Faced by a barrage of faculty criticisms, Northern Marianas College president Sharon Y. Hart, Ph.D., has found an ally in the chairman of the NMC Foundation board.
NMC Foundation chair Dr. Alan Markoff, who also serves as the chairman of the newly created foundation for the college, said yesterday that Hart was not involved in the contract executed by the new foundation with her husband, Steven West.
“First and foremost, this is a contract entered into between the NMC College Foundation and Mr. West. The NMC Foundation is controlled by its own board of directors. Dr. Hart is a non-voting member of this board,” said Markoff in a statement yesterday.
He disclosed that the foundation’s board retained West to provide consultative services in relation to fundraising and strategies for the development of a new foundation.
“When the foundation presented this to the college, Dr. Hart identified the potential conflict of interest, recused herself from participation, and delegated authority for review and approval, if necessary, of any such agreement, to the dean of Administration. Thereafter, the president did not participate in the process,” said Markoff, adding that the college’s procurement department gave written justification for the sole-source procurement and services, as required by NMC’s procurement policies.
Among the allegations raised by the Faculty Senate against Hart was the hiring of her husband as the foundation’s consultant.
Markoff said yesterday that West is known throughout the fundraising industry. As a prior chairman of the Board of the Association of Healthcare Philanthropy, a 5,000-(international) member organization, he is a leader in the fundraising arena and is known worldwide.
“West has helped numerous organizations and non-profits over the years to raise millions of dollars. Having his talents here in the CNMI, and becoming aware of what he could bring to our foundation, was remarkable, to say the least,” said Markoff, adding that it is extremely disappointing to see the issue surface in the media.
According to Markoff, “it was great to have Steve West, who is located on island, to conduct the personal interviews with key stakeholders in the community.”
All written deliverables and activities, he said, were performed in an exemplary manner. “I am thrilled with the results. The information Mr. West compiled for us will be extremely useful on the road ahead,” he added.
Markoff said he also wants to correct a Saipan Tribune article that stated that West was paid $14,000 for a five-week contract. “In fact, he was paid that amount over a 10-week time period, as his contract required a substantial amount of work.”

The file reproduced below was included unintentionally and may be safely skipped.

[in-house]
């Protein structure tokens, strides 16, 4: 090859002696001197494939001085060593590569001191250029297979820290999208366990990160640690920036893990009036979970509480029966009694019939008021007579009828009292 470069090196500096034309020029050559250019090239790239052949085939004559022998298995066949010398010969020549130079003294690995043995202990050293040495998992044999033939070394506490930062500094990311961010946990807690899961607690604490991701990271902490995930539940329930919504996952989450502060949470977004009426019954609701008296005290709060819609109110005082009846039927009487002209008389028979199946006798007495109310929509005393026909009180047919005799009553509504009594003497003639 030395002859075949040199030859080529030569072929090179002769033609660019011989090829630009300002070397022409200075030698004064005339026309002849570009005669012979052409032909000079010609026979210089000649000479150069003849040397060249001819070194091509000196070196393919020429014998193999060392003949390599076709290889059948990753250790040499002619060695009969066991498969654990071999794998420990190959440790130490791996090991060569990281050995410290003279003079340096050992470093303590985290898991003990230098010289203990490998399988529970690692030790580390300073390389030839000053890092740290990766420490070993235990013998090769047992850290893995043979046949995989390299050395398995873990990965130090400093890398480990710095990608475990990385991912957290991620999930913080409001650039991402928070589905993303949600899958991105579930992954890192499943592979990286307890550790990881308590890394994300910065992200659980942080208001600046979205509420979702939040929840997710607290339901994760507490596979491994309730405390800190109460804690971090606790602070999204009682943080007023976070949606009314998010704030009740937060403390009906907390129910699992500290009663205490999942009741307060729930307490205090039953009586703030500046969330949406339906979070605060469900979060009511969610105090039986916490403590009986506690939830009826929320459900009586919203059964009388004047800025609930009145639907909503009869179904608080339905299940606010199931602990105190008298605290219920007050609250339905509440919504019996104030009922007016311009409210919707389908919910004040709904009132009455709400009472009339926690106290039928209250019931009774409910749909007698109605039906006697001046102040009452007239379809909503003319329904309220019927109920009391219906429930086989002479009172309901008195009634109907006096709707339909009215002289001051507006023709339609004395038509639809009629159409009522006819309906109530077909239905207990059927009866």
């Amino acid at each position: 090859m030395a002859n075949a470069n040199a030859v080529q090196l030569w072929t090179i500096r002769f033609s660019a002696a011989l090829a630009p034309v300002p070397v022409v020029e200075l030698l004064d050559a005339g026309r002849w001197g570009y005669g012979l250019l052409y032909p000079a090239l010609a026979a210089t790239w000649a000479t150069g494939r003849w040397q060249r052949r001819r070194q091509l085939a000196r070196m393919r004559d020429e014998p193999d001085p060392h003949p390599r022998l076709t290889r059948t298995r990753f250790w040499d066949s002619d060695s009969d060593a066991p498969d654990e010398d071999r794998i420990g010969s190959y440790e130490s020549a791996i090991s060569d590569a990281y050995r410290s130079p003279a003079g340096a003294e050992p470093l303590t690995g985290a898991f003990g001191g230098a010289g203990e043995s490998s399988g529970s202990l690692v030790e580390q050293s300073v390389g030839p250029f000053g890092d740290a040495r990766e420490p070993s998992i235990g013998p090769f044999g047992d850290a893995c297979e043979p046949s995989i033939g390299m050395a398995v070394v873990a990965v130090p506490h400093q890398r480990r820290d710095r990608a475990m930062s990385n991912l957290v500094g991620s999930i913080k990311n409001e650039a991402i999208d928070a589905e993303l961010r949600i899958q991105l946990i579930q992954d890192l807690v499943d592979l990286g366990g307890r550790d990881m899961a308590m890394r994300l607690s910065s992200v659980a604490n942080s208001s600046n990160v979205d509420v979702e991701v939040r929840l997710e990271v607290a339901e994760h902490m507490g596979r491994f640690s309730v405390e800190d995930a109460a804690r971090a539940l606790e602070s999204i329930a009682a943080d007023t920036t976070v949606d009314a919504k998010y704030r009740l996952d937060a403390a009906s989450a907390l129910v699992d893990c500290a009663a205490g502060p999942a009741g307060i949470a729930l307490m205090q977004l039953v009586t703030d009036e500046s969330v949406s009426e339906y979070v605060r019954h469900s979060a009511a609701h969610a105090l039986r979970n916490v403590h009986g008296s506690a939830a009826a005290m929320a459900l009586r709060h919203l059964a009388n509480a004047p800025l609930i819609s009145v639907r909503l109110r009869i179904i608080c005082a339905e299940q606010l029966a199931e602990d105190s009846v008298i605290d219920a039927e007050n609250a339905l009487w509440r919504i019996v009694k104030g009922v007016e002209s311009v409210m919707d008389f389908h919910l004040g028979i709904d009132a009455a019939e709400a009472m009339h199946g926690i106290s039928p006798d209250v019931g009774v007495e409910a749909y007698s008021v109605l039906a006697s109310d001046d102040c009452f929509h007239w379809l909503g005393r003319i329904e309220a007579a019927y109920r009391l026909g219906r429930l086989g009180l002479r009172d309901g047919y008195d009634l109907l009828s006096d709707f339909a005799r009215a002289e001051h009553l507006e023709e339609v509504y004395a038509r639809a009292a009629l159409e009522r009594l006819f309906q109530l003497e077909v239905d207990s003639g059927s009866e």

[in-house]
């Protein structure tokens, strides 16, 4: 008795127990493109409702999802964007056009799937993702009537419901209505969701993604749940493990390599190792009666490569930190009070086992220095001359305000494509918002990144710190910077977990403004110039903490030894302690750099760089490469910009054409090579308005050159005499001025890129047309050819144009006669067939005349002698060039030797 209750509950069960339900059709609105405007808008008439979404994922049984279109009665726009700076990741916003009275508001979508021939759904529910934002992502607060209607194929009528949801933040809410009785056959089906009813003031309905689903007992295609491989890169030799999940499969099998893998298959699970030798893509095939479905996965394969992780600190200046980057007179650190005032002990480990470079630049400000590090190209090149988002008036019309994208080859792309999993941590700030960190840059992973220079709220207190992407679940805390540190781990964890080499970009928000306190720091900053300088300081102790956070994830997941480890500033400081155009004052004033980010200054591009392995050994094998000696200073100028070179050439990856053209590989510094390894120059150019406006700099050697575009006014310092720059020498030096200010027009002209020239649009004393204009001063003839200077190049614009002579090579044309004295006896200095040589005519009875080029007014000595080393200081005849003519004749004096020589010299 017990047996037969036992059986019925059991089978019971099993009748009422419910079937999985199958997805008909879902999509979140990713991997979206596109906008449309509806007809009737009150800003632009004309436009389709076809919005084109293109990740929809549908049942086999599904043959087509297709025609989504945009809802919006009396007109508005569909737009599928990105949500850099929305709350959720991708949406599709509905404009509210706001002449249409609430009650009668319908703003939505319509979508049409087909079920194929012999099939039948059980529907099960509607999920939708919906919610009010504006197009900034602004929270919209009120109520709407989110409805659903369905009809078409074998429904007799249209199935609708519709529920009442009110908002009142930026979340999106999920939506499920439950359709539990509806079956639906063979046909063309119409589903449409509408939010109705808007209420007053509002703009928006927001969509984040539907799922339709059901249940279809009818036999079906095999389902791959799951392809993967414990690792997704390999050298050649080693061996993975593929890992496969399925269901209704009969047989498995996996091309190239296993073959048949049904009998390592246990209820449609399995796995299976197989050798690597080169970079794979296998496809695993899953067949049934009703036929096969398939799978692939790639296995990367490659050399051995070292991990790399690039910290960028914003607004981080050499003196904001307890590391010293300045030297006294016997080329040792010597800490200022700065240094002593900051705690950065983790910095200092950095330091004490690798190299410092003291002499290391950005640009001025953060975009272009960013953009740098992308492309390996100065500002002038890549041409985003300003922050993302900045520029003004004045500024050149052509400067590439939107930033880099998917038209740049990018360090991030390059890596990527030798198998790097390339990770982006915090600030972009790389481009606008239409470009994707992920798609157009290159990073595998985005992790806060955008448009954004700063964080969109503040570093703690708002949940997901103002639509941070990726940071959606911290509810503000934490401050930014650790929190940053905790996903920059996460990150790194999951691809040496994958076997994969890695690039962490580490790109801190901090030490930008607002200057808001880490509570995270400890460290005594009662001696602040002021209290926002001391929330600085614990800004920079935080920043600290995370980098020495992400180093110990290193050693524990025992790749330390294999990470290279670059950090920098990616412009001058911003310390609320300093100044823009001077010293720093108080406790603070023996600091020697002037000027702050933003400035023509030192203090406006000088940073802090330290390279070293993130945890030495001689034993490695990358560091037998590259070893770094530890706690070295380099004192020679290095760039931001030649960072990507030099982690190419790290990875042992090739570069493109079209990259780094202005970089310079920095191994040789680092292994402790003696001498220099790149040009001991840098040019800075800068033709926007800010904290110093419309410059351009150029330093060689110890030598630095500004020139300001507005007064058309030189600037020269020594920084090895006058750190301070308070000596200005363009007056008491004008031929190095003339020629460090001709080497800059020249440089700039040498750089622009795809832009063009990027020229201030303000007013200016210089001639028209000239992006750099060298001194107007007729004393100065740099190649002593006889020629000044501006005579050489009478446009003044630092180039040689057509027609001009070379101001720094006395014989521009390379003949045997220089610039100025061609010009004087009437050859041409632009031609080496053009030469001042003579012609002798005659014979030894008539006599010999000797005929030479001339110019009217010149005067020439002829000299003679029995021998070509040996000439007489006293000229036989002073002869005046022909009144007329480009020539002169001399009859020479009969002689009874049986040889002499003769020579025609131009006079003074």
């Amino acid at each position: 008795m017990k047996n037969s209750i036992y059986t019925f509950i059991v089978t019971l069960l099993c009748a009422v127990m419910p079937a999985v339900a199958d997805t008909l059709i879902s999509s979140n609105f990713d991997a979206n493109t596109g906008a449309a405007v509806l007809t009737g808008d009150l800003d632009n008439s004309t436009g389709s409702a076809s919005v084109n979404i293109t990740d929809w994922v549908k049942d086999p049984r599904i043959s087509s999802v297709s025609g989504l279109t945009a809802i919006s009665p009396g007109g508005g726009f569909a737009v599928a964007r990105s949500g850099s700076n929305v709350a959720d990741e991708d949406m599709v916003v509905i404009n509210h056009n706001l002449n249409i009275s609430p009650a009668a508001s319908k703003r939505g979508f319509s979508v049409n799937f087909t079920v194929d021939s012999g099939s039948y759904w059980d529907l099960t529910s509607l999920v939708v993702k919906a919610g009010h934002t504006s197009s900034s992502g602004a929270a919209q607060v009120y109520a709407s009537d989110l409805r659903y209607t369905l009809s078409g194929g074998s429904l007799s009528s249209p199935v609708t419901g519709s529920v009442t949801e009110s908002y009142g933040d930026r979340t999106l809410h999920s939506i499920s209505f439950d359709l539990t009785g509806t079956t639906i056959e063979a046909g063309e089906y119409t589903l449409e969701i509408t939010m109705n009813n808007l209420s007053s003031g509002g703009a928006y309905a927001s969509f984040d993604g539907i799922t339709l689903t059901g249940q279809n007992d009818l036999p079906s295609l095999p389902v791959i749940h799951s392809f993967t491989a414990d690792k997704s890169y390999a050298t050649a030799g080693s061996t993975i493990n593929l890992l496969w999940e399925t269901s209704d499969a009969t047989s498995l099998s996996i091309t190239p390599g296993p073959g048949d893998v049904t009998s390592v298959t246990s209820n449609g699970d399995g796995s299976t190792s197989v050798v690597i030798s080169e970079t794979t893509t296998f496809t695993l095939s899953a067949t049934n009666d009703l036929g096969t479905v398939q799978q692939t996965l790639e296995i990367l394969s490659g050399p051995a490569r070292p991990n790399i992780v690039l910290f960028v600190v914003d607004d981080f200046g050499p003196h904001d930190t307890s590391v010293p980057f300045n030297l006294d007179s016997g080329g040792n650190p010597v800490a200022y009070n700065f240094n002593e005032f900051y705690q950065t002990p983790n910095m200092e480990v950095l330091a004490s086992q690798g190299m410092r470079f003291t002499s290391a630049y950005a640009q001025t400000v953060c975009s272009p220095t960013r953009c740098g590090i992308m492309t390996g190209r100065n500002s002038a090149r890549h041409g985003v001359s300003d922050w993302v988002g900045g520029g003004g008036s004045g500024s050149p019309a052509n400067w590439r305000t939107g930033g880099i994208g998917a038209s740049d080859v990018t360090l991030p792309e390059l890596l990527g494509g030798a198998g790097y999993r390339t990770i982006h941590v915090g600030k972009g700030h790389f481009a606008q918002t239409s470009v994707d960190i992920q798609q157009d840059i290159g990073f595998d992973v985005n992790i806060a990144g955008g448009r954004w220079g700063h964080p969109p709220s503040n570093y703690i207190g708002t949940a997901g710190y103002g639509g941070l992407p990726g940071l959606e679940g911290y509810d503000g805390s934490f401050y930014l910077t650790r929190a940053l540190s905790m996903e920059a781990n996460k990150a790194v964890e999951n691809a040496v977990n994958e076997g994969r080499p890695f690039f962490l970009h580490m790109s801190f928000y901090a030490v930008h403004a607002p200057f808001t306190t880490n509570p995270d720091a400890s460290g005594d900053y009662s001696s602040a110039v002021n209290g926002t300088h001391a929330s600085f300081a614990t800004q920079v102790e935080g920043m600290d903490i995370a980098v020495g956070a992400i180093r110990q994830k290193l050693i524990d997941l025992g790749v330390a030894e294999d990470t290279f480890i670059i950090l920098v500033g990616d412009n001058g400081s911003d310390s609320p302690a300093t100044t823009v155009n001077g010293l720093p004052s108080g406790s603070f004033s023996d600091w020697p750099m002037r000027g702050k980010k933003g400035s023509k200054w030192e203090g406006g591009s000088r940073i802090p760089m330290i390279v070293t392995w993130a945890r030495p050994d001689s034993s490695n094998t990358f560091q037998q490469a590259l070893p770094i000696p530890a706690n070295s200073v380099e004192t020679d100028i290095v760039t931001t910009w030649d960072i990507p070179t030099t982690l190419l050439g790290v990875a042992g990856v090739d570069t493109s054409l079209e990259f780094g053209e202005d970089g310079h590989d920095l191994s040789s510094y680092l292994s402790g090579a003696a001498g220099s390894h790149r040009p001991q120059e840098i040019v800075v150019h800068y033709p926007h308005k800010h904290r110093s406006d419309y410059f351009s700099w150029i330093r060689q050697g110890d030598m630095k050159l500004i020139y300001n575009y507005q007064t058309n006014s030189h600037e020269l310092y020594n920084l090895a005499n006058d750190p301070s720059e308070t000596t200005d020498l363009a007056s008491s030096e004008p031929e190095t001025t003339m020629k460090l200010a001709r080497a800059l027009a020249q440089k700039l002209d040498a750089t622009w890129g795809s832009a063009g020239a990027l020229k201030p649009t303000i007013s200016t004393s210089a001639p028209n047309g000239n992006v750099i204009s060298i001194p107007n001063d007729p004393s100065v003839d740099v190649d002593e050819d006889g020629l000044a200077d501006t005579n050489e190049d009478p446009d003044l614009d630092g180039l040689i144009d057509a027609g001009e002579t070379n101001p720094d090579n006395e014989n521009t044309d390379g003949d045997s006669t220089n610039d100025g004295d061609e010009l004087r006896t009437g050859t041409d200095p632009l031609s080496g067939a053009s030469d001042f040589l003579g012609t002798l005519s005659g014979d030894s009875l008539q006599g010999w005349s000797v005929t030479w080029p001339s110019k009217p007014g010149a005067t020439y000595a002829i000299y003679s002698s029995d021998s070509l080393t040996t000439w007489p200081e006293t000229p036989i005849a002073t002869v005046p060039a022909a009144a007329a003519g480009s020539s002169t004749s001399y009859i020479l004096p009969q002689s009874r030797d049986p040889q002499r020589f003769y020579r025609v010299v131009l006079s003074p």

In an earlier interview with the Saipan Tribune Markoff said he expects West to accomplish his consultancy work in a five-week period.
According to Markoff, West was able to meet with a number of key community leaders for one-on-one interviews. He provided a final report that reviewed the fundraising efforts of the college over the years, the community interviews, an organization structure for the new foundation, fund development philosophies, a series of internal operations, public relations and then fundraising guidelines and activities to pursue. With these tools in hand, he said the foundation can now begin to move forward to add qualified community leaders to the foundation board, to raise funds for the betterment of the college, and to especially help support the efforts of the faculty, staff, and students.
NMC Faculty Senate president Amanda Angel-Diaz reiterated yesterday the faculty members’ dissatisfaction with Hart’s leadership and belied the president’s statement that she was not made aware of the faculty’s concerns and issues before the no-confident vote was issued last week. Diaz clarified in a letter Wednesday to all NMC stakeholders that that was not the case.
“Despite what has been stated by President Hart in the media, Faculty Senate puts forth that there have been numerous occasions when the President has been made aware of the concerns of the NMC Faculty, especially those that led to this vote of no-confidence. At the heart of these concerns is shared governance (or lack thereof) at NMC, which is not only an accreditation issue but the origin of the plethora of other college-wide concerns,” Angel-Diaz stated her letter.
She said the “statement is meant to introduce how the president’s agenda, from the start of her tenure, has been one to override the documented shared governance bodies of NMC and replace them with a management team whose members consist of individuals directly answerable to the president herself, in order to obtain complete control over all decision-making at NMC.”
According to Diaz, serious thought and consideration took place before the faculty held the no-confidence vote.
In the letter issued Wednesday, the faculty leader enumerated the many occasions they believe Hart ignored WASC’s recommendations, which they say “illustrates a pattern of deceitfulness and dishonesty” that has instilled in the faculty a sense of no confidence in her leadership abilities.